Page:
History, circa 1841, fair copy

1 Harken unto the voice of the Lord your God  while I speak unto you Emma Smith my da ughter for verily I say unto you all those who receive  my gospel are sons and daughters in my Kingdom
A Revelation I give unto you concerning  my will and if thou art faithful and walk in  the paths of virtue before me I will preserve thy  life and thou shalt receive an inheritance in  Zion. Behold thy sins are forgiven thee and  thou art an elect Lady whom I have called.
Murmur not because of the things which thou  hast not seen for they are withheld from thee  and from the world which is wisdom in me  in a time to come
2 And the office of thy calling shall be for  a comfort unto my servant Joseph Smith Jr. thy  husband in his afflictions with consoling words  in the Spirit of meekness. And thou shalt go  with him at the time of his going and be  unto him <for> a scribe while there is none to be a  scribe for him that I may send my servant  Oliver Cowdry whithersoever I will. And thou  shalt be ordained under his hand to expound  scriptures and to exhort the church according  as it shall be given thee by my Spirit for he  shall lay his hands upon thee and thou shalt  receive the Holy Ghost and thy time shall be  given to writing and learning much. And  thou needst not fear for thy husband shall  support thee in the church: for unto them is  his calling that all things might be revealed  unto them whatsoever I will according to their  faith
3 And verily I say unto thee that thou shalt  lay aside the things of this world and seek for  the things of a better. And it shall be given thee  also to make a selection of sacred hyms as it shall  be given the[e] which is pleasing unto me to [be] had in [p. 84]
Howard Coray was a recent convert to Mormonism when he visited Nauvoo in 1840. There he was immediately engaged by JS as a clerk at his office. Coray later reminisced in his autobiography that after he completed his initial assignment, JS requested that he “undertake, in connection with E[dwin] D. Woolley, the compilation of the Church History.”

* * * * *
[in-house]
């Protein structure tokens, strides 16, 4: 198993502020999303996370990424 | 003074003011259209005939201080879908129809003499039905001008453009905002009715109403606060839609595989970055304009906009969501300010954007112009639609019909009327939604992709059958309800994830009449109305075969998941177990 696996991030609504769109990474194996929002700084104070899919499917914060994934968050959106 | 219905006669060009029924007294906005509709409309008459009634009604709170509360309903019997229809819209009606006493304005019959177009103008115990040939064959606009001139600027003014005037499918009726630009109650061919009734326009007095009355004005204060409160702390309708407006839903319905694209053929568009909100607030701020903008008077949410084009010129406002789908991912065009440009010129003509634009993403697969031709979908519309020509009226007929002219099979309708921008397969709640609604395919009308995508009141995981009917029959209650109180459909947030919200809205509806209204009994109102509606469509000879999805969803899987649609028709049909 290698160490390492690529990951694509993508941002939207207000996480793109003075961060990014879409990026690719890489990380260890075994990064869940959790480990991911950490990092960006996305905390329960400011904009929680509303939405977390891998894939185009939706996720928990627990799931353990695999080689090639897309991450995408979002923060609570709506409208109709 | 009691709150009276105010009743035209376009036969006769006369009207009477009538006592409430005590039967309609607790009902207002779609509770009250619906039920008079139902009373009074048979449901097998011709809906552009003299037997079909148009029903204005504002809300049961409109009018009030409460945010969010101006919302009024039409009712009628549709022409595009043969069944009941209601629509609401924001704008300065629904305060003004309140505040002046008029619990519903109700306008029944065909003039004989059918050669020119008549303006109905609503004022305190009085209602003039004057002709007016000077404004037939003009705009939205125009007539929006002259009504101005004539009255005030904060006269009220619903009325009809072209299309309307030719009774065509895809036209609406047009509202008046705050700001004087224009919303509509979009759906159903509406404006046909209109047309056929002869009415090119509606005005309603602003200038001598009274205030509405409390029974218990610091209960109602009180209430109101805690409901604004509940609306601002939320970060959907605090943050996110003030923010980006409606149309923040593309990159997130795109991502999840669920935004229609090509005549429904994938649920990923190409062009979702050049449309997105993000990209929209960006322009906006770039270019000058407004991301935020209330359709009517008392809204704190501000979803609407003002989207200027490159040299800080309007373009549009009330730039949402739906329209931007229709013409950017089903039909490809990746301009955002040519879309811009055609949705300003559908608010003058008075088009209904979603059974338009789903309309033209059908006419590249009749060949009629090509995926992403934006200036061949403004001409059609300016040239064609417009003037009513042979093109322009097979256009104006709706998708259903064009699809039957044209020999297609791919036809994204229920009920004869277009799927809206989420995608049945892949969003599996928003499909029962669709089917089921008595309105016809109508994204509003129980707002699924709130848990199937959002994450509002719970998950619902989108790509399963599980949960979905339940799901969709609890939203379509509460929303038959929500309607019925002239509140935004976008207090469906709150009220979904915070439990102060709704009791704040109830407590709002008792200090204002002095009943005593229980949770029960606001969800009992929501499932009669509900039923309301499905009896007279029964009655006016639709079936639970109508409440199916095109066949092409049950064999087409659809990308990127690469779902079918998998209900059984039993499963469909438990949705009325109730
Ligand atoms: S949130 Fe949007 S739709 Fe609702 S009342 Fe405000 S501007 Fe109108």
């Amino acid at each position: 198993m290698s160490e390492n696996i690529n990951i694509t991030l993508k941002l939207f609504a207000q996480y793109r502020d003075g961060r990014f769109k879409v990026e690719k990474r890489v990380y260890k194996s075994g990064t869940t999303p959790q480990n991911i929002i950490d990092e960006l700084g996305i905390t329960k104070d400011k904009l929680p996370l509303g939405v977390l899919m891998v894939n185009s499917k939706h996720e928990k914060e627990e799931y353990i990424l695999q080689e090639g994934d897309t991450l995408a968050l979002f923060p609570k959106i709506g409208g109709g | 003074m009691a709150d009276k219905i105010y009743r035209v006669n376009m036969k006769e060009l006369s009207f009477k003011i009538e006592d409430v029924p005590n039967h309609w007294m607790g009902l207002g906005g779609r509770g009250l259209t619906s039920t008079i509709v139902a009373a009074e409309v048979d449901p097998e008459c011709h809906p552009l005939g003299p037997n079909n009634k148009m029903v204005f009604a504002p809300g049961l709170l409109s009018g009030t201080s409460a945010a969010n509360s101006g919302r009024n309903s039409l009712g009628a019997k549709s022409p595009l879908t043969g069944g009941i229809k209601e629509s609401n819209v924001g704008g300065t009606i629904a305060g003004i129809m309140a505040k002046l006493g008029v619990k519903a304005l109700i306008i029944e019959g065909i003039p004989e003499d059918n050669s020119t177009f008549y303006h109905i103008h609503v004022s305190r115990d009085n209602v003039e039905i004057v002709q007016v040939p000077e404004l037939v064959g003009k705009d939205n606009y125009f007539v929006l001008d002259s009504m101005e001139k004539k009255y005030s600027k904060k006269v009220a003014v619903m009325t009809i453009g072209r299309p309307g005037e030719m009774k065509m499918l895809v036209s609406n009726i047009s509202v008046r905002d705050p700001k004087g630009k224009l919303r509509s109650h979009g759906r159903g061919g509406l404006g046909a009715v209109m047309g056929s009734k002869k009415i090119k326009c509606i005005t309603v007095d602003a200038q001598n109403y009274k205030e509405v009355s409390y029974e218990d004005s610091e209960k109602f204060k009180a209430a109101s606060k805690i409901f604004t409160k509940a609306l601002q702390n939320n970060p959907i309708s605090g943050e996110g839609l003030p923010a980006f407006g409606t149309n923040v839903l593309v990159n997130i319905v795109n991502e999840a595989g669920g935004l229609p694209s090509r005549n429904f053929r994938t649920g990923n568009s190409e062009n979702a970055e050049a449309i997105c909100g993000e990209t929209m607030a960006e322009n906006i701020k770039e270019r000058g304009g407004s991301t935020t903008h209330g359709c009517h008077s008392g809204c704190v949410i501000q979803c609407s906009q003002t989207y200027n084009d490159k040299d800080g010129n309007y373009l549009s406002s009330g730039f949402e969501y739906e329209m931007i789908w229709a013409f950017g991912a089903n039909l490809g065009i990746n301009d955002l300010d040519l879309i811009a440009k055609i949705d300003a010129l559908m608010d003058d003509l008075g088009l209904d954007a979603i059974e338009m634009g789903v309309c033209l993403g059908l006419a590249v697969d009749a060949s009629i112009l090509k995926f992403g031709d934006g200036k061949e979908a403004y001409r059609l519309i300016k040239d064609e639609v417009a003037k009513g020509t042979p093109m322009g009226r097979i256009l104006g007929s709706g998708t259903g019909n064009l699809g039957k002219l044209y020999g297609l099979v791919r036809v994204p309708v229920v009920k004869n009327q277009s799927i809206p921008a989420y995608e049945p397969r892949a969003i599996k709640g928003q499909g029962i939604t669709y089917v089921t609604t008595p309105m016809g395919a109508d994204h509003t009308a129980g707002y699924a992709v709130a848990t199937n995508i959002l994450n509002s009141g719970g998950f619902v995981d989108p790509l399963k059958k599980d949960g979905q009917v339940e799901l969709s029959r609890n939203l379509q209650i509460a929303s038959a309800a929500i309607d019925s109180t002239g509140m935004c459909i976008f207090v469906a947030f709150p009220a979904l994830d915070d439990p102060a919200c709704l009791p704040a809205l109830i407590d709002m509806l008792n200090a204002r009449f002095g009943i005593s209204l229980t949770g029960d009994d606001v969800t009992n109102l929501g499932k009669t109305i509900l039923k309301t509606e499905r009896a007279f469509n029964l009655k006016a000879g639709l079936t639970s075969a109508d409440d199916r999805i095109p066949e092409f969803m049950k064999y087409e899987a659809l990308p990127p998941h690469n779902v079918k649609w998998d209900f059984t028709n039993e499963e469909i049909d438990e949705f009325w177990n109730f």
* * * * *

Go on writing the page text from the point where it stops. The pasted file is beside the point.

At the time Coray received his charge, JS’s and the church’s “history” had been an ongoing project for a decade. Several early attempts had apparently fallen short and been abandoned. However, JS and Sidney Rigdon’s 1838 effort initiated with George W. Robinson, and JS’s ensuing collaboration with James Mulholland, had begun to bear fruit. Unfortunately, Mulholland had died 3 November 1839 after inscribing fifty-nine pages of text in a large record book subsequently designated as volume “A-1” of the manuscript history of the church. Robert B. Thompson was appointed “general church clerk” in October 1840 and succeeded Mulholland as scribe for A-1.
Meanwhile, JS assigned Woolley and Coray to draft additional historical material, using sources JS provided. Woolley eventually withdrew from the project and was replaced by a “Dr. Miller,” who remains unidentified. Their work evidently resulted in two different kinds of drafts. According to Coray’s later reminiscences, the first grew out of instructions “not only to combine, and arrange in cronological order, but to spread out or amplify not a little, in as good historical style as may be.” No manuscript matching this description has survived, but their work may have provided the basis for material subsequently copied into the history by other scribes.
Coray did, however, produce an edited version of the narrative inscribed in the large history volume (A-1). According to Coray’s later account, JS was directly involved in this reworking of the history, reading aloud and dictating revisions from the large volume. Two drafts of this work have survived. However, the main history endeavor continued in the large history volume, and there is no indication that either draft was used in subsequent compiling or in publication of the history. Though a short-lived effort, Coray’s manuscript represents the intention to revise the history, suggesting that JS had not yet settled on a final historical product even after he had directed scribes to begin inscribing the history in the large, more permanent volume in 1839.
Coray’s history draft includes departures from the material recorded in A-1 which, though minor, show an intention to refine the story. Coray deleted passages that seemed to be defensive, to plead the cause of the Saints, or to play on the reader’s sympathies—a list of grievances, for example, or complaints against individuals. The draft often softened wording about the persecution of JS and employed more moderate language in describing opposition, avoiding the word “mob” and glossing over accounts of violence.
Coray’s work on JS’s history was not located until 2005, when two manuscripts in Coray’s hand were identified among documents in the possession of the First Presidency of The Church of Jesus Christ of Latter-day Saints. These two manuscripts consisted of a lightly edited draft of the material Mulholland and Thompson had written in the large history volume, and a fair or clean copy of that material that incorporated the revisions Coray made in his earlier draft. The first draft was published in volume 1 of the Histories series of the The Joseph Smith Papers. (See History Drafts, 1838—ca. 1841.) The second or “fair copy” of the two drafts is the document herein featured. An inscription in Coray’s handwriting at the bottom of the first page of this document identifies it as the second copy. In 1869 Coray signed a statement that was later attached to the paper wrapper that enclosed the two drafts: “These hundred pages of History were written by me, under Joseph the Prophet’s dictation. Dr Miller helped me a little in writing the same.”
For more information about the relationship between the history drafts, see Introduction to Early Drafts of History, 1838–1856.